As Dusk Falls Review

July 18, 2022

As Dusk Falls more than anything else feels like a good Netflix series – a great hook, a short season and plenty of intersecting storylines. The game, releasing on Xbox consoles and Windows, is the first interactive drama published by British studio INTERIOR/NIGHT, founded by a developer previously involved with Quantic Dreams Heavy Rain and Beyond: Two Souls. However, As Dusk Falls feels more like a cross between the narrative-lead output from Supermassive Games and Telltale Games’ old episodic structure, as it presents two ‘books’ of three episodes each, where key moments, deaths and character fates are all influenced by player decision.

While the timeline jumps around a bit, as does control over a range of characters, As Dusk Falls primarily focuses on two families in 1998 in Two Rock, Arizona. You spend most of your time with Vince, a father moving his family across the country following some big upheavals in his professional and personal life, who’s forced to stop at the Desert Dream motel when their car breaks down. And there’s Jay Holt, the youngest of three brothers who gets caught up in a robbery gone wrong, escalating into a tense hostage situation at the Desert Dream. This standoff forms the core of the drama in As Dusk Falls, but the story itself spans several generations, examining the lead-up to the Desert Dream as well as the fallout, and the trauma that was both responsible for it and resulted from it.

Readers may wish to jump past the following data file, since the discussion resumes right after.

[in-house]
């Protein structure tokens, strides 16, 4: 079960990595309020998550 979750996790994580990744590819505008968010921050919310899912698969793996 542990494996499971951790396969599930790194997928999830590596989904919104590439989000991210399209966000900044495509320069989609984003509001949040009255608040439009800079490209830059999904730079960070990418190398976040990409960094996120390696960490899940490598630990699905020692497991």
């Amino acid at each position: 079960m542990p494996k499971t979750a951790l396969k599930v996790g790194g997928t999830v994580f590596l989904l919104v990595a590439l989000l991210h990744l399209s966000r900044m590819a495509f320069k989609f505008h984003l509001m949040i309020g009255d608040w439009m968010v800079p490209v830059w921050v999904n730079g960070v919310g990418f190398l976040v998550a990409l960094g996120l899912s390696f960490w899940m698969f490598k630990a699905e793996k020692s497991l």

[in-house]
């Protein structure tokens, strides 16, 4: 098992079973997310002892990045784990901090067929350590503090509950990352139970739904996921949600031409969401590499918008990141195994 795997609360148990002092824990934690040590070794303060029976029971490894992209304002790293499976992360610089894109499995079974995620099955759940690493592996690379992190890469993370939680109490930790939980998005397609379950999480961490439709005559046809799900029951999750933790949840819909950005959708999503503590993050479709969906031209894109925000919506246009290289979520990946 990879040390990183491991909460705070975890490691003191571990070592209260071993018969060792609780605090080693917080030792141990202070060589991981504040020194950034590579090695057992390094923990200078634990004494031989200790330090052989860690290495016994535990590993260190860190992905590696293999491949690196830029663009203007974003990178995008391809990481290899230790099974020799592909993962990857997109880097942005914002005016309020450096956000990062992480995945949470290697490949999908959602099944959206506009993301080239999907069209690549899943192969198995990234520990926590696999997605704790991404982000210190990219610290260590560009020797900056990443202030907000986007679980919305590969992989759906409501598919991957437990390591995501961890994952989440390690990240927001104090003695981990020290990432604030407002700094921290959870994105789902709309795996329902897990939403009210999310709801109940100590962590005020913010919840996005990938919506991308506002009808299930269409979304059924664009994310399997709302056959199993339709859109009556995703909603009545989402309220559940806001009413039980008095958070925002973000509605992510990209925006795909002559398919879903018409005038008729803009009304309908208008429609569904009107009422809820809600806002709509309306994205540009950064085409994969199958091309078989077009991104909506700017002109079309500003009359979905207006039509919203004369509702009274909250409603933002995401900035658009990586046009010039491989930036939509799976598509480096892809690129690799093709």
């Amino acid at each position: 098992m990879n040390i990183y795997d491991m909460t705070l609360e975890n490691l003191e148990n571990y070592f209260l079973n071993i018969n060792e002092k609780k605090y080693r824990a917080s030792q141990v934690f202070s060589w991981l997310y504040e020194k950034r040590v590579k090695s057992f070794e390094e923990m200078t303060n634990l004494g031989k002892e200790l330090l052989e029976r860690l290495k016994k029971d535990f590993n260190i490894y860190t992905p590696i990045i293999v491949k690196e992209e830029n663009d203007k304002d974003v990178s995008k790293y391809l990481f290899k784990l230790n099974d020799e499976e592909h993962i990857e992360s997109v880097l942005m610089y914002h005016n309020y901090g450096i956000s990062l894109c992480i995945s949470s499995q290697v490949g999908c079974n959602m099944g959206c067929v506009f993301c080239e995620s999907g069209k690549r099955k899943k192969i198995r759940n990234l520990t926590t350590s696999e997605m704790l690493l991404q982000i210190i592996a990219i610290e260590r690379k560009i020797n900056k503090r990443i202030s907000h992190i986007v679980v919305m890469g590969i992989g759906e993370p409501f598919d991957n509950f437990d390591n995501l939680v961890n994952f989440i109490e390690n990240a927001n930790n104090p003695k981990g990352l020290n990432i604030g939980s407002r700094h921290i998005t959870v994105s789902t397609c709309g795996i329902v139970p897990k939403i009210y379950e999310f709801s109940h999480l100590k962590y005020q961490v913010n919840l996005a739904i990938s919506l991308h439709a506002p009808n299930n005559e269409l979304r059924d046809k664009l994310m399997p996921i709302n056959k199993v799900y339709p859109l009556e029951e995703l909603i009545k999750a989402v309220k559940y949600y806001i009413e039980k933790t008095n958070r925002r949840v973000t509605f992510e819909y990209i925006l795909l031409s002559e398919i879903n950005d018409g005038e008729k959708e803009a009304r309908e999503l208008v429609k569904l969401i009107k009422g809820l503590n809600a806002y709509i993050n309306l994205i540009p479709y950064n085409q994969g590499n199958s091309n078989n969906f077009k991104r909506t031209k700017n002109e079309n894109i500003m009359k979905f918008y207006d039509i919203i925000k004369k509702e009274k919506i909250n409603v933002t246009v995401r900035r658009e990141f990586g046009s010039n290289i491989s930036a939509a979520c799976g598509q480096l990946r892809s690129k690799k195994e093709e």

That’s the general outline of the story, however the specifics are up to the player. It’s up to you how involved, or disdainful, Jay is of his family’s criminal activities, or how distrustful Vince is of his partner, Michelle. Playing solo lets you choose from a list of options at key moments, either for dialogue responses or to make decisions that the game warns you will strongly affect the outcome of the story. As Dusk Falls also offers some interesting multiplayer options as well, allowing several people to participate in the decision making process by voting on their mobile devices with a proprietary app (on the Google Store, but not available on the Apple App Store as of writing). Streamers can also enable a ‘broadcast mode’ that allows a Twitch chat to also vote and participate in voting. Whichever method you choose, even if it’s just sitting on the couch with a significant other and asking for their opinion, experiencing the narrative with others is clearly a focus for As Dusk Falls. Your choices can have immediate effects, or can play out much later down the line.